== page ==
The digital revolution was facilitating this transition before coronavirus appeared. To fight pandemics, manage financial crises and other risks, we need to change not only our lifestyle but our perspective. If we start thinking about this world as a quantum world, we will find the logic behind events and be able to predict them with some degree of probability. The challenge we face is not about the virus. Yes, it’s tragic. But we’ll be making a mistake if we see the virus as a one-off event that will never happen again.

In its most basic form, the virus presents a dilemma for all countries — it’s the economy versus human lives. Yes, economic life must go on but personal responsibility and common sense ought to prevail. Armenia isn’t a wealthy country and our people need to work to support their families, but we also have to stay vigilant because the epidemic hasn’t reached its peak here yet. Unfortunately, relative to our population the virus has hit harder than in many countries.

How is Armenia doing? Well, in one word, fine; in two words, not fine. The lockdown has been hard on everyone but you will not feel it looking at people on the streets. The attitude is, I would say, nonchalant. “Coronavirus? I’ve seen worse than that” — that’s the attitude of some, unfortunately. For me, the worst part is that we are getting used to it, we live with it, almost neglect it. I know that is wrong, as I tell different audiences every day.

I try to find time in the evening to speak to my younger son, Hayk. I am writing a book with him called A Quantum World, which expands on the concept of quantum politics to understand how the dynamics of human progress and global risk have changed in a highly connected world with so much uncertainty. My son and I have had theoretical and philosophical discussions for over a decade. But it is only since March, with the limits to social life and travel, that we have found the time to speak frequently.
Hayk, who is 36 and runs his own private equity business, spent his time during lockdown in London writing our dialogues. He is an early riser so would spend the morning and late evening writing, sending me drafts of new chapters. Usually at the weekends, we would have long calls to discuss the concepts and refine the book together. It fills me with pride and joy to be able to share this journey with my son.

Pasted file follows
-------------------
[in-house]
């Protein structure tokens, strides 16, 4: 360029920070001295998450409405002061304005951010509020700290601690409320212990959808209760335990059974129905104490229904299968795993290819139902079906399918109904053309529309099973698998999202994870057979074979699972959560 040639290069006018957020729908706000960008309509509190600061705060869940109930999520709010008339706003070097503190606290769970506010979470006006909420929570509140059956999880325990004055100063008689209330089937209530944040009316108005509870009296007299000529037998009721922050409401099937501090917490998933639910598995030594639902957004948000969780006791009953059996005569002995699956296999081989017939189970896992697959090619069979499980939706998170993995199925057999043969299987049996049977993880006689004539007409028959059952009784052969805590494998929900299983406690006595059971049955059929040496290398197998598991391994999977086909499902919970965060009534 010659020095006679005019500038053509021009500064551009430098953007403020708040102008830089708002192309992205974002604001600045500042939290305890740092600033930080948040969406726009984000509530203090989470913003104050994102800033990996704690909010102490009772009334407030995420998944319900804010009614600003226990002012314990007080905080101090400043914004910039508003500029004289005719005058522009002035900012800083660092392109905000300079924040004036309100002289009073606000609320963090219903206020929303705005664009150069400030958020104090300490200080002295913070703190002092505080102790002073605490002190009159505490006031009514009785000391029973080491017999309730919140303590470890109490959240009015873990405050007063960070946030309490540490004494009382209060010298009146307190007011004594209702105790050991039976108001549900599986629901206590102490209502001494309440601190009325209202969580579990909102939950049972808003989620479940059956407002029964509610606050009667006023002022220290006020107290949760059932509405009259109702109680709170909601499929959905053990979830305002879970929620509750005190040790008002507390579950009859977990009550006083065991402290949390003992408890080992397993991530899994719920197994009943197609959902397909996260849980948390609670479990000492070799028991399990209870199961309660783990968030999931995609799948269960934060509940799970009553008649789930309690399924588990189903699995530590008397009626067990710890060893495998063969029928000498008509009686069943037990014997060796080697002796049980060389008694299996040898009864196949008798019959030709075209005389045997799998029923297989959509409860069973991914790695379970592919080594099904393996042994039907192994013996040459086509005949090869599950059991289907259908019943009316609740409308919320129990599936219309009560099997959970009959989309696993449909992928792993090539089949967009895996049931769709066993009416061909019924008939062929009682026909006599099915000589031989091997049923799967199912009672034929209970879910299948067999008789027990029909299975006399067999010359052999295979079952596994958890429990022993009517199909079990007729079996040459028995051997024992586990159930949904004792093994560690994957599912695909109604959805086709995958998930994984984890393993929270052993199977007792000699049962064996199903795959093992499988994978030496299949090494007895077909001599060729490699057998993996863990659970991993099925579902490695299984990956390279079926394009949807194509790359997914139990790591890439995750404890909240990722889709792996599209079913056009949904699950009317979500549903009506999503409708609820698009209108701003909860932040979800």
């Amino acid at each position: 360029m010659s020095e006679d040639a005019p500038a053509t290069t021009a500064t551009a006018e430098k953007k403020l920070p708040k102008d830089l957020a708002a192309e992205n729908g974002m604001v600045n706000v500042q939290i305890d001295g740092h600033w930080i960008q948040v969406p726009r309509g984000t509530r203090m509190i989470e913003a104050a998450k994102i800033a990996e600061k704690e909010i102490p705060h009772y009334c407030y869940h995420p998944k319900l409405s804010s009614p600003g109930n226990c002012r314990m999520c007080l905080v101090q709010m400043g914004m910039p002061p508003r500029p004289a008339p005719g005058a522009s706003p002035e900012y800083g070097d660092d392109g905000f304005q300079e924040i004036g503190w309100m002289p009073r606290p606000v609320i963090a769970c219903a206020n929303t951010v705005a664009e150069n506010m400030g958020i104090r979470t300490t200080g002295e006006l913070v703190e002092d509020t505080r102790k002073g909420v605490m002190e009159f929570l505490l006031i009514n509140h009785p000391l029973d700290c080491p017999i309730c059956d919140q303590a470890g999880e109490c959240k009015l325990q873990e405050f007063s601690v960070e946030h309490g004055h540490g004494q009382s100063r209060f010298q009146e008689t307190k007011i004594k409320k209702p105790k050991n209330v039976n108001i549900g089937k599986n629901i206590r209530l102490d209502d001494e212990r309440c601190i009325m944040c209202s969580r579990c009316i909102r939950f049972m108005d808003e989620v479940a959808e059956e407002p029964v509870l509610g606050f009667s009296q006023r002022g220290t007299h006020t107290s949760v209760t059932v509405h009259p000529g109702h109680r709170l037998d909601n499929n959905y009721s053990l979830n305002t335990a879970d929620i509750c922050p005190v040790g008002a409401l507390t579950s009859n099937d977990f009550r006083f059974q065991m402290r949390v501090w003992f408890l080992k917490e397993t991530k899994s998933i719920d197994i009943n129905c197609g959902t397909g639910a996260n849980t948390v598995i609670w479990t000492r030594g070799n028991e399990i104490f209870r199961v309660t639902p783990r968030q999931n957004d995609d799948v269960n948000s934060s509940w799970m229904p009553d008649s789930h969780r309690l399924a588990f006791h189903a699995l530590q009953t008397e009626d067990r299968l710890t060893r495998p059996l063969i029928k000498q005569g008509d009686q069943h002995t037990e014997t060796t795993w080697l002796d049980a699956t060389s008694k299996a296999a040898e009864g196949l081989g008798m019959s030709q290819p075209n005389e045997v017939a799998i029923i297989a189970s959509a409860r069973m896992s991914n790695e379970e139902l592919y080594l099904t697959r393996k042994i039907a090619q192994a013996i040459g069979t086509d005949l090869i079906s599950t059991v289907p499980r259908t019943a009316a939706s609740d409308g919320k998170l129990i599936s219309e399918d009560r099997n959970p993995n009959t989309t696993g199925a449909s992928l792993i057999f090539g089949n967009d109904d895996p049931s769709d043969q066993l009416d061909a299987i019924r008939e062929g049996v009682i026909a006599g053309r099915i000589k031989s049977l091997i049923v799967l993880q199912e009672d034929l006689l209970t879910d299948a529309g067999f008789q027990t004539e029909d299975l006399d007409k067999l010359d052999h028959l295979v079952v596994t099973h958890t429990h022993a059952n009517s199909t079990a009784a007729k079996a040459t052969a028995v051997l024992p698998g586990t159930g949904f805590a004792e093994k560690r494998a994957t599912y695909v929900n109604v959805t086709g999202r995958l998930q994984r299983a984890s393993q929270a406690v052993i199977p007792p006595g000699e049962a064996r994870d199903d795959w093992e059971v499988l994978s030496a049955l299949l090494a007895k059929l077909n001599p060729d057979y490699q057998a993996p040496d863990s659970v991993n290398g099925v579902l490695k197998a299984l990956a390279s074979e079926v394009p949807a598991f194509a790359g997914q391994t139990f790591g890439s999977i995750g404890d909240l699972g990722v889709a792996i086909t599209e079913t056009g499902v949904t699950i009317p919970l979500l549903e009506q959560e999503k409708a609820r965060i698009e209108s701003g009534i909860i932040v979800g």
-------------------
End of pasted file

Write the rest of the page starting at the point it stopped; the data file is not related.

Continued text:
The aim of our book is to provide a framework to help people navigate the future, stemming from the fact that we are at a turning point in the history of humanity where we are unavoidably connected to each other at an unprecedented scale. The old rules of interaction and engagement apply less today as quantum rules take over, resulting in more randomness and unintended consequences, local, global and personal. This inevitably reshapes what politics will look like in the future. If we still apply classical models to a quantum world, we will hold ourselves back immensely.

Yet human progress is non-linear, with creative and destructive properties. The pandemic is a consequence of this connectivity but also itself a process of change for humanity — in that if it is harnessed in the right way, we can use the opportunity to challenge long-held beliefs and rigid structures that are outdated and develop more effective systems suited for a quantum world.

Yes, there is tragedy around us, yet there has never been a better time to reform education, optimise the food chain and embrace climate change incentives. Our aim is to offer a new framework for readers for their respective fields to challenge us and their thinking.

If there is time after all this, I like to read late into the evening (today it is Life on the Edge by Jim Al-Khalili and Johnjoe McFadden) without any distraction, although I try to be in bed by midnight. There’s always much more to do tomorrow.